Susheel Gupta’s mother, Ramwati Gupta, was a victim of the 1985 bombing of Air India Flight 182.
Turtles and Watches
I was 12 years old one Sunday morning when I awoke to the sound of our home phone ringing at about 6:35 a.m. Within minutes, my father told my big brother and I that our mother was gone. Her plane had crashed into the Atlantic Ocean. She was dead. The sound of my father’s pain still echoes in my ears today.
I did not understand what my father meant when he told me she was gone that Sunday. I didn’t really comprehend what death was, but I somehow understood that I would never see her again. Shortly afterwards, I left the house and went to deliver my newspapers on my paper route. I cried the whole hour and a half. Just near our house is a creek where I sat down along the path. There, I stumbled upon a turtle, overturned on its back, struggling to get back on its feet. Being a 12-year old kid, I collected a bunch of rocks with the intention of throwing them at the turtle. I never did. I sat there for over a half hour with that turtle. What was going through my head? I remember clearly.
I sat there thinking to myself, what a horrible world we live in. Here was a turtle, innocent and vulnerable and through no fault of its own, stuck in a situation where it needed a hand, but some kid with no relationship with it was going to hurt it. I thought about all the people who were in situations living life peacefully, respecting everyone, just trying to live a good life. I thought of my mother. Through no fault of her own, with no political leanings, she was murdered by some strangers. I decided right then and there with that turtle that I was not going to be part of that evil, that I was going to try to be on the side of good for the innocents in our world. I walked over to the turtle, lifted him up and placed him on his feet towards the water. I watched as he slowly made his way back to the creek.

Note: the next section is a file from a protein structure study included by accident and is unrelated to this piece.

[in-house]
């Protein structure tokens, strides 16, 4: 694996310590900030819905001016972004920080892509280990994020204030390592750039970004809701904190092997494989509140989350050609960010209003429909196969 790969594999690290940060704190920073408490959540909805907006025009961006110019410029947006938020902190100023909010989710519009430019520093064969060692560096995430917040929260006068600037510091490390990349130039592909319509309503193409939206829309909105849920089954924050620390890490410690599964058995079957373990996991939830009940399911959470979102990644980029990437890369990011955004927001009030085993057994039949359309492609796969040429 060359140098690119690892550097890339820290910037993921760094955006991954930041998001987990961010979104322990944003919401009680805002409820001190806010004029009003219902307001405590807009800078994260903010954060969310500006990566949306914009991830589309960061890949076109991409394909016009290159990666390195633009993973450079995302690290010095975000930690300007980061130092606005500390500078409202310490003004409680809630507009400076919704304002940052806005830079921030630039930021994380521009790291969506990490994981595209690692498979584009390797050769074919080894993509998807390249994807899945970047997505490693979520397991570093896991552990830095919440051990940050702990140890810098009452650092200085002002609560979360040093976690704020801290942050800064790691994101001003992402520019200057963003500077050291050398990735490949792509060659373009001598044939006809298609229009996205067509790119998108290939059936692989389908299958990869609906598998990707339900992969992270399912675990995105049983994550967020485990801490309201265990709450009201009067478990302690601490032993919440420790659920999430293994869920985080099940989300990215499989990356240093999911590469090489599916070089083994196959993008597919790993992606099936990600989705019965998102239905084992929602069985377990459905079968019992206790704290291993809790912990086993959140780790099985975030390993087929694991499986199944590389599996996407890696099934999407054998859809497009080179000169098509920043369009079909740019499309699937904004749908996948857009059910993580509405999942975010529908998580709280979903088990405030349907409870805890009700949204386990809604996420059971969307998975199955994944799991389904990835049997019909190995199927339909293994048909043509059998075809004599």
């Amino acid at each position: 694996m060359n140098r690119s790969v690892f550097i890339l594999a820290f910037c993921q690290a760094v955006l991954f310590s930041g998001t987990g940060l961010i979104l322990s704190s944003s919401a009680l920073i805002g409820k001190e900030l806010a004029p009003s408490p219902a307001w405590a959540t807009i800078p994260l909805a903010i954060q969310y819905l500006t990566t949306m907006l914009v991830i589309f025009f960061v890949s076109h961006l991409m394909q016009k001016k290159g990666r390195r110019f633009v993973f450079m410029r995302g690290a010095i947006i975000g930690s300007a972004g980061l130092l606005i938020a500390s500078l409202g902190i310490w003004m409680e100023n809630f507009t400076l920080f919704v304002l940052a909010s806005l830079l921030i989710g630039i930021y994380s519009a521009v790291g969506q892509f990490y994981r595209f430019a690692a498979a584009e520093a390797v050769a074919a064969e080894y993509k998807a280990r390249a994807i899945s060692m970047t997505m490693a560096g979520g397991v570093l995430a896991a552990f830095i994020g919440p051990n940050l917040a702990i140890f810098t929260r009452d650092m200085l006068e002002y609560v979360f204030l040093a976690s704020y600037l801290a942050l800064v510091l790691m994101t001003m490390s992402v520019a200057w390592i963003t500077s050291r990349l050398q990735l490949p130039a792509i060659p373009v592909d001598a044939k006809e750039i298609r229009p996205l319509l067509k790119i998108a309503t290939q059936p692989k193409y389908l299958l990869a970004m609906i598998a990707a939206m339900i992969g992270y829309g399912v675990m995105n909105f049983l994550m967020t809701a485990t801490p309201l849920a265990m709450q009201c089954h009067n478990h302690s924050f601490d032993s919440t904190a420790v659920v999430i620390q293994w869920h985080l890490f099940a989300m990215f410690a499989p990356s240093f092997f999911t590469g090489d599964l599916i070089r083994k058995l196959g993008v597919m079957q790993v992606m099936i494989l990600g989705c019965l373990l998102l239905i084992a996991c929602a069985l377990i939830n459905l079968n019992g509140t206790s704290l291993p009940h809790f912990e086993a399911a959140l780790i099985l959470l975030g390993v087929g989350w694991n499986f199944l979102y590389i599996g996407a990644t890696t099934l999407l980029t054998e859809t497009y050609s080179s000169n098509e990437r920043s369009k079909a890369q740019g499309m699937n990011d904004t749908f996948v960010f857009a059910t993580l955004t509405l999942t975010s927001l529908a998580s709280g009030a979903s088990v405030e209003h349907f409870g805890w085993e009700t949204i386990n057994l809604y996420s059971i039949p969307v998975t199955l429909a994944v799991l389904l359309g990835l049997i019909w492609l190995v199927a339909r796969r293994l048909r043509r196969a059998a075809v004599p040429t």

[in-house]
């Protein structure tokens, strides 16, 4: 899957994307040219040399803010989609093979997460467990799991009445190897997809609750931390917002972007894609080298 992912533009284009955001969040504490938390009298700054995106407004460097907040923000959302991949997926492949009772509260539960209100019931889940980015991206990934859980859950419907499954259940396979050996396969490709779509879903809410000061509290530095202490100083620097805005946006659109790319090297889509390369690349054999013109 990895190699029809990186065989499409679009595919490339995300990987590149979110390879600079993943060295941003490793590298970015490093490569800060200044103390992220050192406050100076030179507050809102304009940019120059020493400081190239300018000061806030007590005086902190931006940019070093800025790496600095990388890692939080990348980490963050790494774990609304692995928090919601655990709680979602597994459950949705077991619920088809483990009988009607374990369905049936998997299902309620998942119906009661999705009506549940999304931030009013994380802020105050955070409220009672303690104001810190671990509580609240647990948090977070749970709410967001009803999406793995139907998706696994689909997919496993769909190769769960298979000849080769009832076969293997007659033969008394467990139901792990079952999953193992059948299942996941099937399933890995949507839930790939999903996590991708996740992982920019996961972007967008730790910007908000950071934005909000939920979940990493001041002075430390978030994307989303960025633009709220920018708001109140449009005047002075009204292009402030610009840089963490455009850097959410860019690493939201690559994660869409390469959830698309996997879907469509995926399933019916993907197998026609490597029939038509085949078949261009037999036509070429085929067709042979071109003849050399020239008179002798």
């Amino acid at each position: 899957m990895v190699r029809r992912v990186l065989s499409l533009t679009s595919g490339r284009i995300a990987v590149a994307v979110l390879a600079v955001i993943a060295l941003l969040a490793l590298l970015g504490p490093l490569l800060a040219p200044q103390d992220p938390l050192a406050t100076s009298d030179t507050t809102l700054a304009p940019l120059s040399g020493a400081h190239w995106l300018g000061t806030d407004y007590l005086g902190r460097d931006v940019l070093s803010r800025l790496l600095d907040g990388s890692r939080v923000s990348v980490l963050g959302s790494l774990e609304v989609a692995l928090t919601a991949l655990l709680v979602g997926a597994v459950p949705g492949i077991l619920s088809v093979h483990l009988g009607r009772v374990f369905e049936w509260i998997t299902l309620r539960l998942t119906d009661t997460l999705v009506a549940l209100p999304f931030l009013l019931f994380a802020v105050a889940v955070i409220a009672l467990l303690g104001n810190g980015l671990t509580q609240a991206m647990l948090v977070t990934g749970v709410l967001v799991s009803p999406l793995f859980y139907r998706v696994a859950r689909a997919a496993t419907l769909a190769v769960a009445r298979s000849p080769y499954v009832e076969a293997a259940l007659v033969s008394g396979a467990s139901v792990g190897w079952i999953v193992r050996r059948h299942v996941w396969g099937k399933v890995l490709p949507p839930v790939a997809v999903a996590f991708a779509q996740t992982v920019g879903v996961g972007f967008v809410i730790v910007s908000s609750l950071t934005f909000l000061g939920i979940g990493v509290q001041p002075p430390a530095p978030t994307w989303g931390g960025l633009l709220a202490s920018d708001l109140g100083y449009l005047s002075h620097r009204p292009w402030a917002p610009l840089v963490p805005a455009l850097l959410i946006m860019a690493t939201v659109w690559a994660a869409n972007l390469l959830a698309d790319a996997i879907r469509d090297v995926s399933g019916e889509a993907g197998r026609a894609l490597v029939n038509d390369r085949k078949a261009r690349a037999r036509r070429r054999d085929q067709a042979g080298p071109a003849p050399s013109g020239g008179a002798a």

With this epiphany, I got on my bike and went home, feeling angry but filled with purpose.
The last image and one of the only images I can bring up in my mind is of my mother lying on a table with a stitched scar running from below her ear, down along to the middle of her chest and then down further.
Being the son of an engineer, a child who used to take apart watches into a hundred pieces and then put them back together, take apart an electronic toy and then rebuild it, I looked at my Mum and for days and months afterwards tried to understand death. All I knew was that with cars, machines and watches, one could take something that was broken, insert a new part or fix a part, put it back in and make it work again. I tried to understand, after seeing that my Mum’s body was stitched up and appeared to all be there, why somebody wasn’t fixing the parts in her so she would speak and wake up. I never asked anyone about this, but I dwelled on it internally. It angered and hurt me that no one was fixing her and making her alive to be my mother again. That is what I understood of death at 12 years old, seeing her body on that table.
That summer, in 1985, I embarked on a course of doing all I could to make my mother proud. I started volunteering heavily with several community organizations, worked extra hard in school and did all I could to help my father at home. I promised myself and my mother that I was going to work in a field where I could make my country, Canada, safer, healthier and happier. That decision turned into my decision to be a prosecutor, for I hold great respect for our institutions and our community. I wanted to do my part to make sure another child didn’t have to learn about death and try to understand it.
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